Furthermore, Caitlin presented an introduction to miniSASS prepared by Tshililo Ramaswiela, a technician at SAEON’s Arid Lands Node. Caitlin explained that miniSASS is a water quality analysis tool that measures macroinvertebrate presence to determine river health. Learners participated in an activity to calculate the score and determine the ecological condition of the river.

Dr Dave Thompson, a biodiversity scientist at SAEON’s Ndlovu Node, gave an engaging presentation and facilitated collaborative activities on the classification and identification of organisms. He emphasised that biologists classified or grouped organisms based on the similarities or differences in their characteristics like we do with object sorting in our kitchens or wardrobes.

Dr Thompson used Zoom breakout rooms for collaborative activities to enable the learners to interact with their peers. He illustrated how the presentations on data visualisation and biomes used the classification and identification of organisms to categorise observed species during the iNaturalist competition, as well as to identify and name biomes.

What the learners enjoyed most about the camps

“I enjoyed the presentation on waves and global warming because it made me understand more about our environment and the world’s climate.”

“The interview between sis Kolisi and Thando. I learnt a lot about their marine careers and experience.”

“I enjoyed this camp because it was my first online camp and I never expected to be part of it.”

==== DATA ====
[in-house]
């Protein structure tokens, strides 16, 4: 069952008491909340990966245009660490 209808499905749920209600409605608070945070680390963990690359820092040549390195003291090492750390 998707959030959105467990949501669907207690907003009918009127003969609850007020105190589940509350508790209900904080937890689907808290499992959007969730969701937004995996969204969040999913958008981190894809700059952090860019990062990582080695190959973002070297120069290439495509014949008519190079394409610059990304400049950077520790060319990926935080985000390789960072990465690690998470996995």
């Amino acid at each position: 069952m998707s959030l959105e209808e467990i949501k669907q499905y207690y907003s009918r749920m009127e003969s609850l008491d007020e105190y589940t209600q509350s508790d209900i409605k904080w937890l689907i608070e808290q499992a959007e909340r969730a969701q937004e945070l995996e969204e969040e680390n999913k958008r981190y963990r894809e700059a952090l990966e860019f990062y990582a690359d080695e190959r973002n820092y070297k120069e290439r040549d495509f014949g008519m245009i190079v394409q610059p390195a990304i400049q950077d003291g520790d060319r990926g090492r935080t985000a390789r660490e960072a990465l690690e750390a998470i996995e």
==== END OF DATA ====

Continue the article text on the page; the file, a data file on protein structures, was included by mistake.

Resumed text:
“Learning more about the sea and marine life.”

“Knowing more about the equipment used to discover all this wonderful information.”

“I enjoyed learning more about the ocean and the different ways in which research is carried out. The reason for this is that it is my nature to be curious, so when there is a chance to learn something new, I really appreciate it. The ocean is one of my favourite holiday destinations so that also contributed to my reasoning. Thank you for this opportunity.”

“Types of surface waves, because I did not understand much about that when I was taught at school.”

“The presentations, which gave us relevant information that we will use in the future if we are to pursue careers in marine biology.”

“Quizzes, because they helped me to see what I do not understand.”

“It is trying out a new way of talking to people around the country by using the Zoom app and also learning about the marine environment and how the scientists work in order to get the sample and to test it.”

“I enjoyed all the lessons. I learned about the types of graphs used while collecting data and as scientists you know how to use different graphs.”

“I enjoyed the part of interpreting data and that of classification.”

“MiniSASS, because it was the most understandable presentation.”

“The interactions with different people from different places.”

“I enjoyed learning about the different biomes of South Africa because I love learning about South Africa. After understanding the concept so clearly, it will help me in Life Sciences. All in all, the camp was informative, enjoyable and highly engaging. Thanks for this great opportunity.”

“Learning new things that will help me in my school when we’re writing our exams.”

“The lesson about how to differentiate between species. I enjoyed it because it really helped me understand more about the animals and plants.”

“I enjoyed it when we were taught about the biomes in South Africa. That is the chapter we are currently doing at school. This camp gave me a lot of information.”

Screenshots of the grade 10 virtual marine science camp participants and presenters